The AKA also provides this web site and its forums, which allow all interested parties to exchange information and opinions on killifish, the hobby, and related topics.
Membership in the AKA is open to everyone within the guidelines of the Constitution and Bylaws, and the association has members from all over the world. You can join online using the links on this web site.
How can I join the AKA?
You can join the AKA using the online forms available on this web site. Online payment is via Paypal. You can opt to pay each year by returning to this site to do so.
If you would like to avoid the need to remember when your payment is due each year, you can use the subscription option. If you do so, Paypal will automatically charge you each year.
New members receive a free copy of the Beginners Manual. All members receive the bimonthly JAKA in the mail and the monthly Business Newsletter by e-mail.
How can I notify the AKA of address changes, etc?
You can update your e-mail address and mailing address by going to your profile and editing the information.
How can I contact the Board of Trustees or other officers of the AKA?
If you are a member, you can contact the Board of Trustees through the links on the Board of Trustees Page. Email addresses for the Board of Trustees members are also listed in the BNL.
There is a general contact form on the web site which sends an e-mail to the Chairman of the Board of Trustees of the AKA. He or she may answer your question directly or forward it to the appropriate person. We try to answer all serious inquiries as quickly as possible. Please remember that we are all volunteers and that work or family obligations may interfere with same-day responses. Please be sure to read all the FAQs before e-mailing a question.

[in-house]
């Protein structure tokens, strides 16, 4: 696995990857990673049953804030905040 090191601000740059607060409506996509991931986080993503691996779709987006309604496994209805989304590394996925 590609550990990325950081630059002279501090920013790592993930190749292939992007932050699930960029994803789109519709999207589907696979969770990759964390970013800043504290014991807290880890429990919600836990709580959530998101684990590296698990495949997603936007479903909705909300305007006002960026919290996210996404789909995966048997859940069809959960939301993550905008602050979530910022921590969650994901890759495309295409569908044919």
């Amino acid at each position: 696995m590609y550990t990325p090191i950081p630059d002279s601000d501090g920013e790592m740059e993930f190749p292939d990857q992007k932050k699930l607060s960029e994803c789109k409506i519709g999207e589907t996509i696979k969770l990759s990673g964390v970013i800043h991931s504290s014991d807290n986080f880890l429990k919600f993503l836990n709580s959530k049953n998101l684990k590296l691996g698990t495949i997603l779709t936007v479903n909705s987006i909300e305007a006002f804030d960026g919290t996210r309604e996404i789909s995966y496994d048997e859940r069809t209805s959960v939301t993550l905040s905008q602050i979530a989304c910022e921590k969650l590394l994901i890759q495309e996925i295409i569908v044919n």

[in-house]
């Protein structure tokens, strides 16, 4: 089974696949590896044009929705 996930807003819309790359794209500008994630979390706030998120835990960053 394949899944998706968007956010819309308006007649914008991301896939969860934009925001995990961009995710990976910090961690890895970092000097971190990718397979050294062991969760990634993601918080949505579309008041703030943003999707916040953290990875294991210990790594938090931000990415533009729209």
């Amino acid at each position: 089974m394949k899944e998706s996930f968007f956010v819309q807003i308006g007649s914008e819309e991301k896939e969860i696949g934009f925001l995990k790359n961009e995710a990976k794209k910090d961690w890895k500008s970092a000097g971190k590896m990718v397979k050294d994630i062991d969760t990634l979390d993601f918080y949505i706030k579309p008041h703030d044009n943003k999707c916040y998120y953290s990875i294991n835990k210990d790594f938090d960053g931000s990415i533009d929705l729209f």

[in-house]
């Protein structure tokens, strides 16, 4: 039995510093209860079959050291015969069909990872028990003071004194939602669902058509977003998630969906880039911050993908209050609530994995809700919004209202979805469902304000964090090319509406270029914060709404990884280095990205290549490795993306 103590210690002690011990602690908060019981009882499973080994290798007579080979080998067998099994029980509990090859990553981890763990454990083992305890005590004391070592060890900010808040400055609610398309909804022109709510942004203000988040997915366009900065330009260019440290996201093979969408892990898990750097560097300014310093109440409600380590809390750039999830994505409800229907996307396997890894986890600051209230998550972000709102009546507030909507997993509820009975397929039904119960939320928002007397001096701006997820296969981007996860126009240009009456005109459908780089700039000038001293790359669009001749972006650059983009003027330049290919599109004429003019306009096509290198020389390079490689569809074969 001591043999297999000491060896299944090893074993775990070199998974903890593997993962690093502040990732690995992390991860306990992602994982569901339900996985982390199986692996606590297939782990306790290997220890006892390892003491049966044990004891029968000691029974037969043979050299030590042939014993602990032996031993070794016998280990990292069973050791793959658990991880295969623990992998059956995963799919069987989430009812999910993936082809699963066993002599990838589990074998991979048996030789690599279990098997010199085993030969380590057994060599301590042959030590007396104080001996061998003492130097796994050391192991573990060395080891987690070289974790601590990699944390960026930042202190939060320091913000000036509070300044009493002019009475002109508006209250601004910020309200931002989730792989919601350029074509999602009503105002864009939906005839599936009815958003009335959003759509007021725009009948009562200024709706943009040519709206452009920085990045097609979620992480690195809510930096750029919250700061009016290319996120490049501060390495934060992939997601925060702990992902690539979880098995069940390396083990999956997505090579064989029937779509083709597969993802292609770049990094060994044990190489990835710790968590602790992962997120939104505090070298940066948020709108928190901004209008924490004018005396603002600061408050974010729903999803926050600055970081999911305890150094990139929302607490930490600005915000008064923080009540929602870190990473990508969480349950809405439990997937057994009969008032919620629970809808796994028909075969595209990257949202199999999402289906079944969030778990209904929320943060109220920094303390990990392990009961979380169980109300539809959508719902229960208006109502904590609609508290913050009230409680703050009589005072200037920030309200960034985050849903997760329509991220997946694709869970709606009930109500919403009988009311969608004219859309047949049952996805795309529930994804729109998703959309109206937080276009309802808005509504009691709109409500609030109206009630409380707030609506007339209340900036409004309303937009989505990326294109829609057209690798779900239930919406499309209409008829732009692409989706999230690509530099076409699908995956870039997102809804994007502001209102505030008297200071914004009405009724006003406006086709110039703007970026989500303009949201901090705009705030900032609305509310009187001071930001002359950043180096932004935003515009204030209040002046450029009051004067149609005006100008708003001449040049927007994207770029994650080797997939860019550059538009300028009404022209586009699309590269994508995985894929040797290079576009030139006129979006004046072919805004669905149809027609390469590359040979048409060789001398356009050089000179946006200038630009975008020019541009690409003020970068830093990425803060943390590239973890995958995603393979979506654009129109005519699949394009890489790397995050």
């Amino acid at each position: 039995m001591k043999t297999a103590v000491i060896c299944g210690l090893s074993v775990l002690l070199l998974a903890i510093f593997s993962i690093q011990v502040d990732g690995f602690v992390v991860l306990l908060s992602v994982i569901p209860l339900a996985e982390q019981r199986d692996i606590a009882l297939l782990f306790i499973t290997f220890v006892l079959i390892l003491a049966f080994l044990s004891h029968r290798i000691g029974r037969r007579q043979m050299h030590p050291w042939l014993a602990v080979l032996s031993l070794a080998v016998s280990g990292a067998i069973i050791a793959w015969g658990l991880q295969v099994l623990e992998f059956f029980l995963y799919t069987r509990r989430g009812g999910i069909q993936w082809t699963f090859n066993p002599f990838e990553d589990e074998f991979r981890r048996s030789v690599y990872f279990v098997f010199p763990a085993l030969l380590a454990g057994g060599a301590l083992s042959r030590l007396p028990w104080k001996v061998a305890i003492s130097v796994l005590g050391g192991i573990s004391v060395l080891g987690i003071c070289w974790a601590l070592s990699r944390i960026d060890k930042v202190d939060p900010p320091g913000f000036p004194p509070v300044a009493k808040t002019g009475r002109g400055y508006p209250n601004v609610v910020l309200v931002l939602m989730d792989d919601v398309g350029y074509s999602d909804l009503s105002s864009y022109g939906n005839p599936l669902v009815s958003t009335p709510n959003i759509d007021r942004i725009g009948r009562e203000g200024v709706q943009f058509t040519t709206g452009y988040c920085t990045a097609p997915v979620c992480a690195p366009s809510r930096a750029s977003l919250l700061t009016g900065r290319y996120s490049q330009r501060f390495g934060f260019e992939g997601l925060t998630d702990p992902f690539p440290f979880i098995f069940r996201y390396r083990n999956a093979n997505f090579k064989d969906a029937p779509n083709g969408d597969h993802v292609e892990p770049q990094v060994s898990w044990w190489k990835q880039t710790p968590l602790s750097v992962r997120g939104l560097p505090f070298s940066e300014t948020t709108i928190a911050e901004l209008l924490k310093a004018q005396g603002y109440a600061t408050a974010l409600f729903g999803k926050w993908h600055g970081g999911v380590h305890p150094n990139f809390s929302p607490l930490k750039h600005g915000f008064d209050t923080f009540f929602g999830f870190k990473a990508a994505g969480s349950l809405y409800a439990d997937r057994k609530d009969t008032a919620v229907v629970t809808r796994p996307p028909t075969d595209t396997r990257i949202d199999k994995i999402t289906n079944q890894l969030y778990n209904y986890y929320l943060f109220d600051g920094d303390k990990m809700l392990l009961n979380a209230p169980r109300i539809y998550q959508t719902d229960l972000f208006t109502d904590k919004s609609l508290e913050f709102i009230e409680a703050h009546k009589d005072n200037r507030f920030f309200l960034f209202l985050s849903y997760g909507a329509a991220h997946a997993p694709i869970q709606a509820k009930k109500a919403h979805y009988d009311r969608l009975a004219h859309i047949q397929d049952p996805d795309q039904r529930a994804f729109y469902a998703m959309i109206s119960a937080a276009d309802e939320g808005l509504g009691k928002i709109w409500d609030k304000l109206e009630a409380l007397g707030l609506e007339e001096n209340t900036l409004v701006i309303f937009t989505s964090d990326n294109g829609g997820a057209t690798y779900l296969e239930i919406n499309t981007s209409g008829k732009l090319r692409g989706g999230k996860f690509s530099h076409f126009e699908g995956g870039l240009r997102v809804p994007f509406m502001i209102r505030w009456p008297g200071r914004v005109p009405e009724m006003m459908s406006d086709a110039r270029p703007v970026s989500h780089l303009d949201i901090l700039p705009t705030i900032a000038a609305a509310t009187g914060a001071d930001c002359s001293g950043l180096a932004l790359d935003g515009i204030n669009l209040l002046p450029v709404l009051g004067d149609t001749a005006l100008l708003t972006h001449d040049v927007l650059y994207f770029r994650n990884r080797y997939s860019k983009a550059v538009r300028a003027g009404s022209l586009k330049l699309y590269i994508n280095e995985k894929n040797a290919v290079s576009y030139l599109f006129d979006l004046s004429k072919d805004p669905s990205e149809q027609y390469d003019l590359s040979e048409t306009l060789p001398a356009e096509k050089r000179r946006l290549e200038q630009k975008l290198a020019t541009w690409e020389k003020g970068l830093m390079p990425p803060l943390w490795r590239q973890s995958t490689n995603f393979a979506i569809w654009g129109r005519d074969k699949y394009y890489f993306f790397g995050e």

If you are an AKA member you can also use the Members Only forums to raise issues related to AKA business. The BOT will monitor those forum topics. Posts must be civil. Inappropriate posts will be edited or deleted.
FAQ… about AKA Website
Why does the web site keep changing?
Although we try to provide a stable internet experience for members, the internet and web site technology is constantly “advancing”. Also, our web masters are volunteers and there is the occasional turnover of web masters. We strive to provide the best web site possible while automating as many of the day-to-day tasks as possible. All this means that there will be the occasional changes in the appearance of the web site and the way things work.
I would like to thank the previous two web masters: Barry Cooper and Tom Grady. They have laid the foundation upon which we continue to build. R.W. Pierce
What is the difference between the Visitor Resources and the Member Resources areas?
The AKA welcomes anyone interested in killifish to our web site and events, but as a member-oriented organization we must keep some parts of the site and some services for our members only. Visitor resources are designed to give all guests to the web site some of the basic information about the killifish hobby and how to get started keeping killifish. The AKA leadership sees this as an obligation to the fish keeping community in general. We truly want everyone to be able to enjoy and keep killifish, even if you decide that AKA Membership is not for you. We also believe that success will generate further interest in killifish and we will be here when you are ready to advance your killie-keeping interests.
You used to allow web site memberships. Where have those gone?
Web site only memberships allowed users to post to the forums but did not give access to other membership benefits. The AKA leadership and web master removed this membership level to simplify membership management and provide better service to our members. Visitors can still read the forums but cannot post to the forums.